Wednesday, 17 April 2024 13:25

The Profile: Chris Scott

Written by  Sophie Preece
Chris Scott Chris Scott

Chris Scott was driven by boredom when he picked up his dad’s copy of the Cuisine New Zealand Wine Annual in the 1990s.

“I got the bug almost instantly,” says Church Road’s head winemaker 30 years later. “It seemed an awful lot more interesting than accounting.”

Growing up in Hamilton, Chris planned to be a farmer, far from the madding crowds, but ended up in a business management degree, “mostly due to a lack of any better ideas”. The Wine Annual offered a much better idea indeed, and he immersed himself in wine books and tastings, including an organised wine tour of Hawke’s Bay with Vince Picone, a wine tour legend who recently passed away.

Vince took him to Ngatarawa, where the group sat at a long table and tasted a tank fermented Sauvignon Blanc and Alwyn Chardonnay side by side. “They explained the different flavours that come from different grape varieties and the impact of winemaking techniques such as choice of fermentation vessel, lees aging and malolactic fermentation.” To see such contrasting styles side by side was a “revelation”, he says. “I was so excited that I could see such a clear distinction and I loved the Chardonnay - still the world’s greatest white grape variety in my opinion. I remember sitting there thinking ‘I want to learn how to make this’.” He went home with a case “which was a serious financial commitment on my meagre student income”.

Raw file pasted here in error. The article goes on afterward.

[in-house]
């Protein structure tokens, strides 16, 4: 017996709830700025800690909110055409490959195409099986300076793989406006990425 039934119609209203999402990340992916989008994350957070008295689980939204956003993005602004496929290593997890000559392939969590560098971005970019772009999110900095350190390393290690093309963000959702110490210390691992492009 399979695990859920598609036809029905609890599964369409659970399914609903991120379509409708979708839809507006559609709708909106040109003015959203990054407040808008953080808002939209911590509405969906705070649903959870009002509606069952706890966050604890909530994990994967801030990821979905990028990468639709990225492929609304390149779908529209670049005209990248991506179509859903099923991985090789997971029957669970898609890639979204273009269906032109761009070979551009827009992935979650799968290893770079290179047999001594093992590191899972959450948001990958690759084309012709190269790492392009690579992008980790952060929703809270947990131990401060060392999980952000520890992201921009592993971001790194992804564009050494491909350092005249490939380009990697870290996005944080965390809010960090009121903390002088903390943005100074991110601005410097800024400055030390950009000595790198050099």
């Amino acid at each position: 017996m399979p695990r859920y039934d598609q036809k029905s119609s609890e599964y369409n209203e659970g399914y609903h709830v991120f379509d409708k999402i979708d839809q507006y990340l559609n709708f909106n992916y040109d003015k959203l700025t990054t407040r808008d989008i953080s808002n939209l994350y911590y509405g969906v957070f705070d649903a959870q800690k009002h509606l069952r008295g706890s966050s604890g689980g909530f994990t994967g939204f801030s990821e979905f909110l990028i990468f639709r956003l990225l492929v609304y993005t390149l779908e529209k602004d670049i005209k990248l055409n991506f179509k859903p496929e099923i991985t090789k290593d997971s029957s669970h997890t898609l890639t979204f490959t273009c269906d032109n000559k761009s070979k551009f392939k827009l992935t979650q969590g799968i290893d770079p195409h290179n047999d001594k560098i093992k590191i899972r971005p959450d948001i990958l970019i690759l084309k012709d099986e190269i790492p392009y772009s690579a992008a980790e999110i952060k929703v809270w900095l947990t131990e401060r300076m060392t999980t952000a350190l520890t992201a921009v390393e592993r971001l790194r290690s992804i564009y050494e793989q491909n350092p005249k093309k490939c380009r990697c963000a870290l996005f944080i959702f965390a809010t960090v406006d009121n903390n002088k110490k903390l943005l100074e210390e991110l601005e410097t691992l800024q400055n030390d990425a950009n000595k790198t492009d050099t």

Vince also took Chris to Church Road for a ‘behind the scenes’ tour of the winery. “It was his infectious enthusiasm on that tour that ultimately led me to abandon business studies for wine science,” Chris says. “Some 30 years later he was still bringing guests to Church Road.”

Chris quit his degree and moved to Hawke’s Bay to study at Eastern Institute of Technology (EIT), picking up a casual summer job in Church Road’s vineyards in the summer of 1995. The first week of bud removal amid stinging nettle, in 32C heat, demolished any romantic ideas he’d nurtured about the industry. But he went on to work in the cellar door and, after a couple of years “hanging around”, was offered a cellar job for the 1998 vintage.

Apart from a two-year stint at Montana in Gisborne, he’s been there ever since, taking up the Church Road Assistant Winemaker job in 2002, then Head Winemaker in 2005. The past 25 years have given him a seasoned understanding of the company’s vineyards and harvest decisions, “and knowing where the little gems are within a block”, Chris says. “The knowledge that under certain seasonal conditions, at a certain ripeness level, you know what the personality of the wine will be.”